If you are working with a server that does not have Bluetooth built in, like I was, you will need to enable it with Bluetooth super powers. The easiest way to do that is to buy a USB Bluetooth dongle. Flic offers a list of Bluetooth devices they have tested the SDK with. The list is a bit confusing, and there are topics they don’t touch on, so here’s some info that will help you make your decision.

Concurrent vs Pending Connections

It is not necessary to get a device that has as many concurrent connections as you have Flic buttons. Concurrent connections refers to how many buttons can communicate with the Bluetooth devices at the exact same time.

Say you have a BT device that supports three concurrent connections and you have three buttons. If you press all three buttons at the exact same time, they will be able to talk to the device at the same time

Say you have the same BT device that supports three concurrent connections, but you have five buttons, and you were to press all five at the exact same time… you have five fingers, it’s possible… that’s where pending connections come in. Two of your events would be queued up in a line and executed as space frees up. These events are quick, so having to wait in line isn’t a big deal.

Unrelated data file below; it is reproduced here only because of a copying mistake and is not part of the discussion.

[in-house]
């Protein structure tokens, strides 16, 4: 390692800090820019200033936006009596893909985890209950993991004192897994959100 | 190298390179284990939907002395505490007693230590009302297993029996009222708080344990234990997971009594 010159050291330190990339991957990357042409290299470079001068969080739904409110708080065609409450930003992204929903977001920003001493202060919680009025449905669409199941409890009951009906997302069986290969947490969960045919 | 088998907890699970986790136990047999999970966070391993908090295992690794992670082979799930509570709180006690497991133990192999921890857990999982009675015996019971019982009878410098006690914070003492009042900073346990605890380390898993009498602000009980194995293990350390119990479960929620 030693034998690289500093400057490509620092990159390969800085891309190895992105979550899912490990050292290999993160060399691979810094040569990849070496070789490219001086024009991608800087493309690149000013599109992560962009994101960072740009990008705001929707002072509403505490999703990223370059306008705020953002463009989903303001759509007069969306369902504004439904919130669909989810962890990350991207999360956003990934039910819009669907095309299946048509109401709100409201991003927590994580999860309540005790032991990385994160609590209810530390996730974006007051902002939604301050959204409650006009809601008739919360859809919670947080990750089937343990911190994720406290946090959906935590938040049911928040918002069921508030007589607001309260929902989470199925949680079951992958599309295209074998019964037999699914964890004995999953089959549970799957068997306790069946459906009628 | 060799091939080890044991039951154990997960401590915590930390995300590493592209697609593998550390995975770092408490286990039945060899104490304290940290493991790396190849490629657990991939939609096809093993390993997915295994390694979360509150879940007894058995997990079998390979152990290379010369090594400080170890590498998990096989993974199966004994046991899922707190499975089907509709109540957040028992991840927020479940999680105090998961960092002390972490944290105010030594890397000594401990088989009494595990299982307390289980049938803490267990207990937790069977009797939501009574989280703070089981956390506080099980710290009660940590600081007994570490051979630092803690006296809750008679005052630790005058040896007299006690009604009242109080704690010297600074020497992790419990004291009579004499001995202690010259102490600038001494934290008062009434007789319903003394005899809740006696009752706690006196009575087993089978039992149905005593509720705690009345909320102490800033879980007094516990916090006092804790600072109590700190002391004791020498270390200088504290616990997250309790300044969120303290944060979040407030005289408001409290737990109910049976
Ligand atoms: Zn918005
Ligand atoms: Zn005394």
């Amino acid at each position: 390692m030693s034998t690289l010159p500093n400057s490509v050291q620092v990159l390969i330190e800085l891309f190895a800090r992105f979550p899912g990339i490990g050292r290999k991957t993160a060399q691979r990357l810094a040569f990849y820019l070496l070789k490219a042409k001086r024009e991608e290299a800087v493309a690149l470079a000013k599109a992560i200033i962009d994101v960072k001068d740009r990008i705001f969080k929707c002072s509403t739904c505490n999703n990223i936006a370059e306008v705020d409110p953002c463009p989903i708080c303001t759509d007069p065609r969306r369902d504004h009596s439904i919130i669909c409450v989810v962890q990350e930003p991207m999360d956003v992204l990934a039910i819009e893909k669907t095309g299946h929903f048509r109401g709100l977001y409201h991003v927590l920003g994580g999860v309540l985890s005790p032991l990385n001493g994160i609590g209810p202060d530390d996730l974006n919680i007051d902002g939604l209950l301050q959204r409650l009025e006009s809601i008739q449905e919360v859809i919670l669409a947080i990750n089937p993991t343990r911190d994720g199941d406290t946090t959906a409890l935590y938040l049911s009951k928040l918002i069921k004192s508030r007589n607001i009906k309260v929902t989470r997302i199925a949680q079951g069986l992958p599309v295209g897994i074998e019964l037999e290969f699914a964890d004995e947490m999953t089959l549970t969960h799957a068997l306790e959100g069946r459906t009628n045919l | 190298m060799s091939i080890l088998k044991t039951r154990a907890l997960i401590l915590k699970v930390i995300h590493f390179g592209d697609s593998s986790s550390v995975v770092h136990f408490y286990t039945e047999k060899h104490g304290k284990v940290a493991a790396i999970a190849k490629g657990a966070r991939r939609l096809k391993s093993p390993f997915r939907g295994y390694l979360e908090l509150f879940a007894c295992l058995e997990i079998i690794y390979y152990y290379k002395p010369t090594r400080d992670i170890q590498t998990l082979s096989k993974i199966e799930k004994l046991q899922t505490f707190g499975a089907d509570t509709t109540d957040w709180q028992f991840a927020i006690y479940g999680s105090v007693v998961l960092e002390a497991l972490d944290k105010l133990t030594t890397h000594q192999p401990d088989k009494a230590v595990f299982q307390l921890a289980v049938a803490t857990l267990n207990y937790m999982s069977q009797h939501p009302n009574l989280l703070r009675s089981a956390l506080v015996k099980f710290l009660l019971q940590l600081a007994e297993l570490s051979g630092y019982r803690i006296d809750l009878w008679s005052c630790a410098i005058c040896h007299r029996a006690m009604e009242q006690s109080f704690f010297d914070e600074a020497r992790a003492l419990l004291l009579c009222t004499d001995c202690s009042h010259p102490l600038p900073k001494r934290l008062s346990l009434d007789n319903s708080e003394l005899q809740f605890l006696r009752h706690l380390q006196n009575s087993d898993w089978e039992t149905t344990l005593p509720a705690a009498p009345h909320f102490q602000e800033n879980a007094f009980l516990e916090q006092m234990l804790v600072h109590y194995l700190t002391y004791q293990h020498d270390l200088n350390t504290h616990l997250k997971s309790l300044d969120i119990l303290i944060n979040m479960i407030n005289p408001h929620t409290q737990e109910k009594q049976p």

Class 1 vs Class 2 Bluetooth Devices

Bluetooth is a short-range wireless technology, so when it comes to home automation you want to get as much range as possible. There are two types, class 1 and class 2. Class 1 can stream up to 300 feet and class 2 up to 30 feet. Those numbers are “line of sight” and your home has walls and other obstructions. Realistically you can expect 150-240 feet from class 1 and 15-30 feet from class 2.

Class 2 devices are good for close range devices, like Bluetooth mice. You’ll want to select a class 1 device. I didn’t know this when I purchased my first Bluetooth adapter and went with the Plugable USB device from the top of Flic’s list. The specs sounded good to me, but after connecting my Flic buttons, I couldn’t be very far away from the server and have them still work.

I contacted Flic’s support team and they said out of the devices they tested, the Sena Technologies Parani-UD100-G03 gave them the best range. However, that device is a serial connection, not available on Amazon and over $100.

Ultimately I decided to go with a TRENDnet Low Energy Micro Bluetooth USB Adapter which has worked well for me.

Leave A Comment

Your email address will not be published. Required fields are marked *